bass is a real audiophile issue in my opinion mainly because for some systems to get good bass, audiophile issues come up, like dealing with noise is so critical to actually hearing clean bass.  that is, noise issues tend to destroy mid bass type frequencies (or make them less clear perhaps).  plus you've got room treatment in those frequencies and arguably woofer / sub-woofer integration requirements.

 

also arguably a focus on bass may bring power cords and cables into tighter focus.

 

for me detailed bass representation including most importantly mid bass is THE defining characteristic of a good audiophile setup versus mid fi or consumer fi for example.

 

 

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On 14/08/2020 at 5:42 PM, mr_gray said:

like dealing with noise is so critical to actually hearing clean bass.

IMHO managing noise is required regardless of the frequency band, but most gear has sufficiently high signal to noise ratios not to matter (unless you get the gain staging wrong) - eg audible tweeter hiss at the listening position.

Hum is a different issue, and incredibly annoying if a system has it.

Distortion is a factor for good clean bass + room effects (ringing, modes, SBIR)

 

There's the old saying for all dynamic drivers - "excursion = distortion" - most dynamic bass drivers are creating a lot of distortion well below Xmax.

IME large drivers (or multiple smaller drivers) with good motor design (eg shorting rings etc) not having to move much (so low excursion) to achieve the SPLs required in the room is critical, as is room treatment and EQ.

 

On 14/08/2020 at 5:42 PM, mr_gray said:

plus you've got room treatment in those frequencies and arguably woofer / sub-woofer integration requirements.

Agreed - but most room treatment (absorption) is running out of effectiveness <150Hz unless it's truly huge.

Great mains/subs integration is always a challenge - I would recommend to anyone looking to improve their integration between mains/subs to check out @Paul Spencer's guide on sub integration part 1 linked here https://www.hifizine.com/2011/06/bass-integration-guide-part-1/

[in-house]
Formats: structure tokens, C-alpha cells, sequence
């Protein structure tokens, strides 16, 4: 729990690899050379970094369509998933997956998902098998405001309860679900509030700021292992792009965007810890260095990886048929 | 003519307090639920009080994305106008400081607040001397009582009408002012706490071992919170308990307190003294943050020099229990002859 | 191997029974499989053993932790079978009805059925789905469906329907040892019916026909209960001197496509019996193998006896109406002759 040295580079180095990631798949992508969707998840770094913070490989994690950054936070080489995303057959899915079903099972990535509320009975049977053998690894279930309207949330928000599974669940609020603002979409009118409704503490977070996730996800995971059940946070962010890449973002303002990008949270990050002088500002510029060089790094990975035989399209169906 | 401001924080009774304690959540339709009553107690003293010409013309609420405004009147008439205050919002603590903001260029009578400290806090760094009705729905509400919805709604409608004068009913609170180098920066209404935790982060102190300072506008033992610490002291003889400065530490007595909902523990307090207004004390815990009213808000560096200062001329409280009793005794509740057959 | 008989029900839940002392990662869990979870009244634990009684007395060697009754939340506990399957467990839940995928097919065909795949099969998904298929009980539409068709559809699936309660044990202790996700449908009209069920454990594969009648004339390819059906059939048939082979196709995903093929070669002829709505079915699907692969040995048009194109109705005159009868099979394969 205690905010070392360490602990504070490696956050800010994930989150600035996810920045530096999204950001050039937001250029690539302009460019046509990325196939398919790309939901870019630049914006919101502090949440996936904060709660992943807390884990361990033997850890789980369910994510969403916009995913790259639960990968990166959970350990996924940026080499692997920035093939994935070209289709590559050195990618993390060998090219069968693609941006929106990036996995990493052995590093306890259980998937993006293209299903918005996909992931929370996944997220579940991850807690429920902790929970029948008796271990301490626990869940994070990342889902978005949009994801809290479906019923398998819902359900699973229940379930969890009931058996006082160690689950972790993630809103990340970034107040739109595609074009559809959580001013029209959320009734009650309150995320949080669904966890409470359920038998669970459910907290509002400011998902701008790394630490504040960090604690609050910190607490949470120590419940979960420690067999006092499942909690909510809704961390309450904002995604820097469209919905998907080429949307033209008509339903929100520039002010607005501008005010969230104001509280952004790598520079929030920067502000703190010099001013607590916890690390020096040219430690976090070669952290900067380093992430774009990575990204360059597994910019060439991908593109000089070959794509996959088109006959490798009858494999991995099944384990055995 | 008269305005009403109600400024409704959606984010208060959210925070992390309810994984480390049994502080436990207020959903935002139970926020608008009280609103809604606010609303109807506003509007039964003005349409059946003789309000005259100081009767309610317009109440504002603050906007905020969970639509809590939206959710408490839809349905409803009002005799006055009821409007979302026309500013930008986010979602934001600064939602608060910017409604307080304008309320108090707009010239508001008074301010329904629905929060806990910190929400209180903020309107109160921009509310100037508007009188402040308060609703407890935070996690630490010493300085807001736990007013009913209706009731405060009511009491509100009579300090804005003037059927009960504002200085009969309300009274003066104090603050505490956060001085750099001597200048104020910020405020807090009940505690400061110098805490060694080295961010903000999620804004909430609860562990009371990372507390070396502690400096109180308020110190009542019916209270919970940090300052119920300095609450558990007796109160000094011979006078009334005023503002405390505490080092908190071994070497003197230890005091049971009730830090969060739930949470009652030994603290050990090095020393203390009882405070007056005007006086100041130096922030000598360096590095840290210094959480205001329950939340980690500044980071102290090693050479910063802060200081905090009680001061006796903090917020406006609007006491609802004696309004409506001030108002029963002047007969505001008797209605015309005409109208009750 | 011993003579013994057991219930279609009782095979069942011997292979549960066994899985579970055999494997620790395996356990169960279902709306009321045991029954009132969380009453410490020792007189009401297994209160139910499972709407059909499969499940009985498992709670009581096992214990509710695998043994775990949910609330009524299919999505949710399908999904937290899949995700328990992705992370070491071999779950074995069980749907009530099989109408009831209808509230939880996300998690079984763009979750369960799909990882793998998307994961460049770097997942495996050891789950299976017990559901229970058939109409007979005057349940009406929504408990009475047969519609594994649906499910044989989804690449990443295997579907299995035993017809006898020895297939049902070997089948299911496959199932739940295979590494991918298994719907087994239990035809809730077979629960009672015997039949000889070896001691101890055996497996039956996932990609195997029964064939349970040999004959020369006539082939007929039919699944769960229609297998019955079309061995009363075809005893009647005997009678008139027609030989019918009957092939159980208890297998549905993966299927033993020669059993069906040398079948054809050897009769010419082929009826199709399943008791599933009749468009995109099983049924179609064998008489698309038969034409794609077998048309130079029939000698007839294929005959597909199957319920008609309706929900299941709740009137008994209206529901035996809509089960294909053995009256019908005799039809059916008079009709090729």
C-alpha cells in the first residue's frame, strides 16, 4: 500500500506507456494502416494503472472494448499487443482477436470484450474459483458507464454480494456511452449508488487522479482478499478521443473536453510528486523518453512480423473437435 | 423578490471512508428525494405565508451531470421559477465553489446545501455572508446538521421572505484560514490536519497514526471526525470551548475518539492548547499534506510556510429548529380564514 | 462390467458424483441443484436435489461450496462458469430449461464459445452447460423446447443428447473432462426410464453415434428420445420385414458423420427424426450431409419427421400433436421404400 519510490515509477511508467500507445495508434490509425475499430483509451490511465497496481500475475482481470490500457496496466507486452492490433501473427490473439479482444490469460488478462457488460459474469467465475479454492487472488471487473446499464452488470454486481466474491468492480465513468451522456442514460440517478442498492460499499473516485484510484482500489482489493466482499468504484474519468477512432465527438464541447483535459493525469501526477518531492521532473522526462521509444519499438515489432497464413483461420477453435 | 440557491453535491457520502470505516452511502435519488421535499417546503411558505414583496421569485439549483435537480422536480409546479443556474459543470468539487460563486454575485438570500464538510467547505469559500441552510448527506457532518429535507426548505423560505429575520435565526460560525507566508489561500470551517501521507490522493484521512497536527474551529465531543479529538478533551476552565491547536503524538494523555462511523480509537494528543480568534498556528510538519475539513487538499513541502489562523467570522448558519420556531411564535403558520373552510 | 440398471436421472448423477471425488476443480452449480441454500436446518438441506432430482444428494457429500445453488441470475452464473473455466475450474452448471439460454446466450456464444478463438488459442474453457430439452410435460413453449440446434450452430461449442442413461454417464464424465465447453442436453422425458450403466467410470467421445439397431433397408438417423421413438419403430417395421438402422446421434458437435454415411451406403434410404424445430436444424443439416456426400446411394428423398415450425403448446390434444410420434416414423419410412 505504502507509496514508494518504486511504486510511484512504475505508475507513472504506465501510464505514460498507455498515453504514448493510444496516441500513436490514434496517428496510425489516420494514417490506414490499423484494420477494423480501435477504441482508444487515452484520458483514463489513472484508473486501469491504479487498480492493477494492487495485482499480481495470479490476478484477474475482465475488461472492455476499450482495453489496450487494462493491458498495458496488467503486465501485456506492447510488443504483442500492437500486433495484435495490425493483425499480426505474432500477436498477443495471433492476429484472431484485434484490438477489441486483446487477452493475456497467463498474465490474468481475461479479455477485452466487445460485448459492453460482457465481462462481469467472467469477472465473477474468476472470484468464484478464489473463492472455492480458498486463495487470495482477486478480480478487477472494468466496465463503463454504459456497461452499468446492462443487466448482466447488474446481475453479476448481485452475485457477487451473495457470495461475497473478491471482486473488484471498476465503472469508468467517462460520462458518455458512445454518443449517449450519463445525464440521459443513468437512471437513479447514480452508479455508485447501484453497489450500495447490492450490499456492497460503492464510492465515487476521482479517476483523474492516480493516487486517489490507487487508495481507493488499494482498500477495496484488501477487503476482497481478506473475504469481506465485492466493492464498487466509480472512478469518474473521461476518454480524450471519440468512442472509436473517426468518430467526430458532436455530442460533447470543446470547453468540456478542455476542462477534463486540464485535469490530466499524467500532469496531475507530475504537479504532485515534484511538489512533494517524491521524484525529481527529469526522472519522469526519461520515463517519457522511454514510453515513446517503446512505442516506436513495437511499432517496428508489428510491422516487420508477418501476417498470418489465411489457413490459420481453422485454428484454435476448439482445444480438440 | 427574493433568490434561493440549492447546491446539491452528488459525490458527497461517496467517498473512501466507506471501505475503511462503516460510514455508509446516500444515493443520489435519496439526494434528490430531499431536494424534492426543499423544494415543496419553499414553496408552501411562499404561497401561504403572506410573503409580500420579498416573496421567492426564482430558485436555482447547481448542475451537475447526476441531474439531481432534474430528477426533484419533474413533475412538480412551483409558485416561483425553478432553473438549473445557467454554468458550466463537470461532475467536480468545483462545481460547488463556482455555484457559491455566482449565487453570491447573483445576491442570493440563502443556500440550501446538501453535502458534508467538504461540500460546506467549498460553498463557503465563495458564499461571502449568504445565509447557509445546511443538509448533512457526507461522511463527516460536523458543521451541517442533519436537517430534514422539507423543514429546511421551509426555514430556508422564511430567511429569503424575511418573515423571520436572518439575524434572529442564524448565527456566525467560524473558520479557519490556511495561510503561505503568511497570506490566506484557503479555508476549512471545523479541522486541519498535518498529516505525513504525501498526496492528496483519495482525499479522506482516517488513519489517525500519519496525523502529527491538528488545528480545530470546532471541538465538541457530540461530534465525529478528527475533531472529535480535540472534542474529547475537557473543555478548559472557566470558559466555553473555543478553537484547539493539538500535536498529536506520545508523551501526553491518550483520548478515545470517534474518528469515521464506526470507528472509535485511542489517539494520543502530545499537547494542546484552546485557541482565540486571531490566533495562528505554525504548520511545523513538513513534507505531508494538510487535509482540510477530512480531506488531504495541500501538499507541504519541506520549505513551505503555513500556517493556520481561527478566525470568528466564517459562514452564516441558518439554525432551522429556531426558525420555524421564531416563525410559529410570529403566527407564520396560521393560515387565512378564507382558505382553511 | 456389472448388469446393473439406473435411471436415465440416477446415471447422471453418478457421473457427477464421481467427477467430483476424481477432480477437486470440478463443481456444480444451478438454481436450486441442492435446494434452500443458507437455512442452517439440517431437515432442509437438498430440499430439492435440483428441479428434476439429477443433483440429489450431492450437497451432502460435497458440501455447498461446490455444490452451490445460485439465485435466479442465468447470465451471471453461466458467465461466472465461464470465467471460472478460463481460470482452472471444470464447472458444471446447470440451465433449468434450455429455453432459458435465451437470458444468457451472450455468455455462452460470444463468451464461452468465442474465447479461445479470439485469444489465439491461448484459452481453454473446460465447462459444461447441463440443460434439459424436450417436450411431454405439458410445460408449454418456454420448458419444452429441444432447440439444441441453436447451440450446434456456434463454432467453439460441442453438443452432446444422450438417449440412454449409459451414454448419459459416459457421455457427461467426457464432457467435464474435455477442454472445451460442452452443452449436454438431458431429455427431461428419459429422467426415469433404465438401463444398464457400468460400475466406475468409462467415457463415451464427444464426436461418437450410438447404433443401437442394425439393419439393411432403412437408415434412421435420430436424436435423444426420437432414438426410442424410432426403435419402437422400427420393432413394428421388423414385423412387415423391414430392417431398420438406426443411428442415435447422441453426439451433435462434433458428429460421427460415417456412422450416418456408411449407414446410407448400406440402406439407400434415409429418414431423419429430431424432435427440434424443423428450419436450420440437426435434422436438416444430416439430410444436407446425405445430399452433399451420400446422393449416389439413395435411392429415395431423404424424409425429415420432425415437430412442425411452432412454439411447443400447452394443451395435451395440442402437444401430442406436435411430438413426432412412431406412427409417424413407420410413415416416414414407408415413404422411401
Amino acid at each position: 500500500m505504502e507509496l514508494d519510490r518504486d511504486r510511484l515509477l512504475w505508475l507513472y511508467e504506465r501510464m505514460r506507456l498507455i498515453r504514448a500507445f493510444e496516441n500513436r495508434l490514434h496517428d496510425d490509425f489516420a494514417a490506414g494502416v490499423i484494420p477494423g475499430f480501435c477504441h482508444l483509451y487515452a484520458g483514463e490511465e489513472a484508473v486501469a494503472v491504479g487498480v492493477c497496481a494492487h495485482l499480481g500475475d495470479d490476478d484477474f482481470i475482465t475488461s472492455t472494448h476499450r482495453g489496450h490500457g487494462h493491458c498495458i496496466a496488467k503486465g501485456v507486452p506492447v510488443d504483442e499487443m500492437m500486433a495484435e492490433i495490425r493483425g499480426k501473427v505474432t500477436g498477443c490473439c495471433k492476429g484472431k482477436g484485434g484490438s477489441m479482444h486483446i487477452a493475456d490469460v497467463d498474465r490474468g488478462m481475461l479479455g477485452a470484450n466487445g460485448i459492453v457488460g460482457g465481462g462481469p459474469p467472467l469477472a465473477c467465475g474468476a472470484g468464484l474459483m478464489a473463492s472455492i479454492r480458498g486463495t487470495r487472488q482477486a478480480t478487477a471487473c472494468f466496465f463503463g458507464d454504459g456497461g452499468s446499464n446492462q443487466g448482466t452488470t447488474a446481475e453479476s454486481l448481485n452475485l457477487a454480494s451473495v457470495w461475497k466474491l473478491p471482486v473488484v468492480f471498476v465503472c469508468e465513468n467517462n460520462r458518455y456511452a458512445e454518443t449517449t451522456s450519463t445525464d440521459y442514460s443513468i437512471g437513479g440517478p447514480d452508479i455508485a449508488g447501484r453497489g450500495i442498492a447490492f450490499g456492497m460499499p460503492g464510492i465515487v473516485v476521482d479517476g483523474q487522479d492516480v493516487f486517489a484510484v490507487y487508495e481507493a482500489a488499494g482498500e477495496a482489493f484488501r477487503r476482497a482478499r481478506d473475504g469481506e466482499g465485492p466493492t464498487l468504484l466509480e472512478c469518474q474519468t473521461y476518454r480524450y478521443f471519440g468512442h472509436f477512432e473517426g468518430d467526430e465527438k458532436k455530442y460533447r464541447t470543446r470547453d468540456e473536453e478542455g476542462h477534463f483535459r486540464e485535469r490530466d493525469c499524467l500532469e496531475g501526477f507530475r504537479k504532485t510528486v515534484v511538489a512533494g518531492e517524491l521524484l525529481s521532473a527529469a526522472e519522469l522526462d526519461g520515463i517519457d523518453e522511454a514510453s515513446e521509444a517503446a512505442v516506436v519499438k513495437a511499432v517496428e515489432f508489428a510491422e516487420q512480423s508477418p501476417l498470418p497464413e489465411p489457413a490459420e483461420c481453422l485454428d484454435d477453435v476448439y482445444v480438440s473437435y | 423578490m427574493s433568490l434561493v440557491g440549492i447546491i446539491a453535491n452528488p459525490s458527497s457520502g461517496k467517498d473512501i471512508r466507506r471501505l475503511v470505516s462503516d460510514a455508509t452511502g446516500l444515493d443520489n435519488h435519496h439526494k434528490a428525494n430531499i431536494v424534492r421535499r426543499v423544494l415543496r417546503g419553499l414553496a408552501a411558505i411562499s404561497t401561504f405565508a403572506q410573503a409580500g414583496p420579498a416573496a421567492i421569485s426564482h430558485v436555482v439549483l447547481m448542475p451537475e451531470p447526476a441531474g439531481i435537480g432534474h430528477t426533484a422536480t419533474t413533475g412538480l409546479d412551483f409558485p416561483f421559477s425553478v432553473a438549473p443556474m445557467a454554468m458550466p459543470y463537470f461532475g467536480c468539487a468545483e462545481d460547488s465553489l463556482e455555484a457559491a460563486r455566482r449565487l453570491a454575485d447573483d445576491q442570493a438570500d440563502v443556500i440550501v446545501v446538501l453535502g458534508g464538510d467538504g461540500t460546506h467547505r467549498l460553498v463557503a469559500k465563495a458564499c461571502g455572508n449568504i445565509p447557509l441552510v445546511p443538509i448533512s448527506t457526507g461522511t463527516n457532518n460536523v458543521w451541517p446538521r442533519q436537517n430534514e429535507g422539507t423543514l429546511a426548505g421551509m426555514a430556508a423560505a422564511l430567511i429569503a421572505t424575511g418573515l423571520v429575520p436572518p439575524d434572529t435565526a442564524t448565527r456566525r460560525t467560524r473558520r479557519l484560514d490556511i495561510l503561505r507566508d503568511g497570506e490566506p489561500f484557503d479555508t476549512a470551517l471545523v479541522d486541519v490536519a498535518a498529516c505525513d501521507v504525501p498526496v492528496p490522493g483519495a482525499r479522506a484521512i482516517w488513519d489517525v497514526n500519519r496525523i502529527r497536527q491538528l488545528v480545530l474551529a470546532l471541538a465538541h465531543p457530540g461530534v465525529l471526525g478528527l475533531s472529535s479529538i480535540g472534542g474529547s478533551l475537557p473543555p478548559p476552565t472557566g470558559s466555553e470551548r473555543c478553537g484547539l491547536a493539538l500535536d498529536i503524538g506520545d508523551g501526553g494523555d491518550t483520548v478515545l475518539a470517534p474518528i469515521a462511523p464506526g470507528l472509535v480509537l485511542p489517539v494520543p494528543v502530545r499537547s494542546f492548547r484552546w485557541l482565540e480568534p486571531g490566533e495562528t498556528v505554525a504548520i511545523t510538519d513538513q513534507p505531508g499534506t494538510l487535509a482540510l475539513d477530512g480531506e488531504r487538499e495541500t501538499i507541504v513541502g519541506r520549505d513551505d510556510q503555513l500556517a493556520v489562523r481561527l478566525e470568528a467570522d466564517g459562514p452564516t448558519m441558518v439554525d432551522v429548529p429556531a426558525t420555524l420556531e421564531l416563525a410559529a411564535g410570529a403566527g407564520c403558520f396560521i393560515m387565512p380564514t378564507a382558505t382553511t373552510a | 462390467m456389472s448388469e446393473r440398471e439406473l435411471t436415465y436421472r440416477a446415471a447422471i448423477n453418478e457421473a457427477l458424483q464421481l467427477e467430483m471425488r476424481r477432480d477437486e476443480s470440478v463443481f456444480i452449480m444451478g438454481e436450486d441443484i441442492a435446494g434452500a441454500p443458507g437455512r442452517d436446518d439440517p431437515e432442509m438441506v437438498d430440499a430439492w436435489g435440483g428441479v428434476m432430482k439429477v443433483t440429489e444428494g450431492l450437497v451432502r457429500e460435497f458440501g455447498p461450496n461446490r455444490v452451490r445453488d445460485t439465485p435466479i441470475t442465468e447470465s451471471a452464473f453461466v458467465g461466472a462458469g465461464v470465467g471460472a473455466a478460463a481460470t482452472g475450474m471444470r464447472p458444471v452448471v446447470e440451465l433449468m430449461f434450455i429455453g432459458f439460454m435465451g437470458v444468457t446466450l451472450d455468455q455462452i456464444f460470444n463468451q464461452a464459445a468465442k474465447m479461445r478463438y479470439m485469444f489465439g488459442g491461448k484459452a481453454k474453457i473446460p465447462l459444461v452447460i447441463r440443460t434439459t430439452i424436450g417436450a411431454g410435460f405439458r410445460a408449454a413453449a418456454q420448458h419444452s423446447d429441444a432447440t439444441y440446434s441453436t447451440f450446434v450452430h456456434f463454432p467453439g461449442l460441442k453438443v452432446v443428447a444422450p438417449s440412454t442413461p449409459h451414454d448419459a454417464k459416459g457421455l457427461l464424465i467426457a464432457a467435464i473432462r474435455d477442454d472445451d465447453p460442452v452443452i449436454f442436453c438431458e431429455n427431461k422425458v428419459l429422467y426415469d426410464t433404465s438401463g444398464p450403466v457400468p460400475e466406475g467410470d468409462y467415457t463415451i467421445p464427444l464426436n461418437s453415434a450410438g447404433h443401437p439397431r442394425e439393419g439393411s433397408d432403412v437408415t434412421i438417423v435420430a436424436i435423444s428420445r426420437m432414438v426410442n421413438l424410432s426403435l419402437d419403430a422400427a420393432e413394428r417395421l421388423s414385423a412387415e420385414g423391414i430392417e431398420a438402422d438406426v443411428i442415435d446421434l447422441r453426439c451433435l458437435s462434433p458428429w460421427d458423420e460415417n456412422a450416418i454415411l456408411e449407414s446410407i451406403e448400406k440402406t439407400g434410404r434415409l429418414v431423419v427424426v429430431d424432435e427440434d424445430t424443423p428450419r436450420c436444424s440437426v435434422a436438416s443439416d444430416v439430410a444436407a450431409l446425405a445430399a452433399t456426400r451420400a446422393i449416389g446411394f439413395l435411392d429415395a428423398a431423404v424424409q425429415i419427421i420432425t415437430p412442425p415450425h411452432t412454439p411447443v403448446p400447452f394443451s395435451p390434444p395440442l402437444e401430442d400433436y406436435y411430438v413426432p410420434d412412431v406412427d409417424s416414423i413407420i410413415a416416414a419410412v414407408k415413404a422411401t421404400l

On 14/08/2020 at 5:42 PM, mr_gray said:

also arguably a focus on bass may bring power cords and cables into tighter focus.

I accept interconnects change the sound subtly but not predictably  - I prefer to adjust my sound using EQ I apply where I can hear the changes as I apply them.

 

On 14/08/2020 at 5:42 PM, mr_gray said:

for me detailed bass representation including most importantly mid bass is THE defining characteristic of a good audiophile setup

agreed - and to achieve it takes a combination of speakers/positioning + sub positioning/integration + room treatment...IMHO some DSP providing appropriate EQ/delay across the solution is the "secret sauce" that brings it all together.

 

In my small, lightly constructed room with lots of absorption and some bands of EQ, my pair of Acoustic Elegance TD18 drivers in sealed enclosures produce fantastic clean bass with low distortion. The TD18s barely move when playing music even at elevated SPLs. Friends have asked if they were working/connected as they couldn't see them moving.

 

Adding/integrating a decent sub underneath the TD18s added "weight" to my setup - very subtle - only noticeable when I turn the sub off when listening to music...

...Danley recordings and movies are a different story - the sub adds a lot to these, but only depth, not slam.

 

Mike

 

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  • 4 weeks later...

Just returning to the original proposition, im sure the comment that people Love more bass assumed comparable quality, not a quality versus quantity discussion.